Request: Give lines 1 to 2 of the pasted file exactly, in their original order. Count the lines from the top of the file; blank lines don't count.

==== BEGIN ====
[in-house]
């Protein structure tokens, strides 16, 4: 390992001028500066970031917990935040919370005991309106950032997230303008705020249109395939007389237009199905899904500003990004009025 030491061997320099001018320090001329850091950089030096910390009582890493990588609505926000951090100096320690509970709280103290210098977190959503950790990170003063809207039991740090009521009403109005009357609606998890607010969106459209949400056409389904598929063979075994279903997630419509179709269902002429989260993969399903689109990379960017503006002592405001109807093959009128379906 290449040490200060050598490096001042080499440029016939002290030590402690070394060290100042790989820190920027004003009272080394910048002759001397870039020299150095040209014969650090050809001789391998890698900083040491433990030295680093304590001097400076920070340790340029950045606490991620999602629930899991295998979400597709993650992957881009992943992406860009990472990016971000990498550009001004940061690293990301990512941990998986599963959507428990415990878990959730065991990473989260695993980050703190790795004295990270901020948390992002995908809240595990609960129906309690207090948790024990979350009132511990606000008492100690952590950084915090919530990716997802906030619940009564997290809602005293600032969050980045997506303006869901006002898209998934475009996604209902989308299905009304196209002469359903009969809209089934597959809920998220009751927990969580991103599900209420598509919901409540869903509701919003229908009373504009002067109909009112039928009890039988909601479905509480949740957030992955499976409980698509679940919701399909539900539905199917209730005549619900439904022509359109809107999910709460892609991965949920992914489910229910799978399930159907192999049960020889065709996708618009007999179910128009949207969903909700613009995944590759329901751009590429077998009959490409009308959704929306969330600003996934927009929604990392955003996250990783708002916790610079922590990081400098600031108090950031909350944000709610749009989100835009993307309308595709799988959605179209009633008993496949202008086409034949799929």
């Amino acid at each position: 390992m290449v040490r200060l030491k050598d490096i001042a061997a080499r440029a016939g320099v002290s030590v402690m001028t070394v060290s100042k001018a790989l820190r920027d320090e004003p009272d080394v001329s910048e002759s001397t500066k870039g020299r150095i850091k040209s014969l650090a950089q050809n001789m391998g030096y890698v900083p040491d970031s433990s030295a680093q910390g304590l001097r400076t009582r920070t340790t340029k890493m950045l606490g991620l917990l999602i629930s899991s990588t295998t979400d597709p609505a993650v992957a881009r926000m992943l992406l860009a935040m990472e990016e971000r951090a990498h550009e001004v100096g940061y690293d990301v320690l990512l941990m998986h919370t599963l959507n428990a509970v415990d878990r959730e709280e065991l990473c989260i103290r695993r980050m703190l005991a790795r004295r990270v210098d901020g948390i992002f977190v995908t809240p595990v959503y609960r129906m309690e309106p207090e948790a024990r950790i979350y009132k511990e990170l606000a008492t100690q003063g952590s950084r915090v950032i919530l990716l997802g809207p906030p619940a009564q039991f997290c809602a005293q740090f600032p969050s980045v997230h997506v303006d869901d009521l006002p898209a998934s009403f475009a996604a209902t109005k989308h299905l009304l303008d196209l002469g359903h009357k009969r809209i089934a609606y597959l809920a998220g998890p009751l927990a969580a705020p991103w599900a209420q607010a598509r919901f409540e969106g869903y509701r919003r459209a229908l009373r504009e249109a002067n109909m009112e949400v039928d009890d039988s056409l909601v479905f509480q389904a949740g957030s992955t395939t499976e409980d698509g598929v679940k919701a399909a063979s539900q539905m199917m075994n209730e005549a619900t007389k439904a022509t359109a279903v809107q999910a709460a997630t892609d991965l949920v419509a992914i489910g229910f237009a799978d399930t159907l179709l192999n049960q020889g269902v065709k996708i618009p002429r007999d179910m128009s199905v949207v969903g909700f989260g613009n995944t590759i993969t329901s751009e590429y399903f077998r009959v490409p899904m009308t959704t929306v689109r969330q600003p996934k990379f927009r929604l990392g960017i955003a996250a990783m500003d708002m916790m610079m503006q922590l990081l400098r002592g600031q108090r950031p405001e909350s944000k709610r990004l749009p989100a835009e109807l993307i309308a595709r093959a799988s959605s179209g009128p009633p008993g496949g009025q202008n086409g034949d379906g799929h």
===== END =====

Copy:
[in-house]
């Protein structure tokens, strides 16, 4: 390992001028500066970031917990935040919370005991309106950032997230303008705020249109395939007389237009199905899904500003990004009025 030491061997320099001018320090001329850091950089030096910390009582890493990588609505926000951090100096320690509970709280103290210098977190959503950790990170003063809207039991740090009521009403109005009357609606998890607010969106459209949400056409389904598929063979075994279903997630419509179709269902002429989260993969399903689109990379960017503006002592405001109807093959009128379906 290449040490200060050598490096001042080499440029016939002290030590402690070394060290100042790989820190920027004003009272080394910048002759001397870039020299150095040209014969650090050809001789391998890698900083040491433990030295680093304590001097400076920070340790340029950045606490991620999602629930899991295998979400597709993650992957881009992943992406860009990472990016971000990498550009001004940061690293990301990512941990998986599963959507428990415990878990959730065991990473989260695993980050703190790795004295990270901020948390992002995908809240595990609960129906309690207090948790024990979350009132511990606000008492100690952590950084915090919530990716997802906030619940009564997290809602005293600032969050980045997506303006869901006002898209998934475009996604209902989308299905009304196209002469359903009969809209089934597959809920998220009751927990969580991103599900209420598509919901409540869903509701919003229908009373504009002067109909009112039928009890039988909601479905509480949740957030992955499976409980698509679940919701399909539900539905199917209730005549619900439904022509359109809107999910709460892609991965949920992914489910229910799978399930159907192999049960020889065709996708618009007999179910128009949207969903909700613009995944590759329901751009590429077998009959490409009308959704929306969330600003996934927009929604990392955003996250990783708002916790610079922590990081400098600031108090950031909350944000709610749009989100835009993307309308595709799988959605179209009633008993496949202008086409034949799929």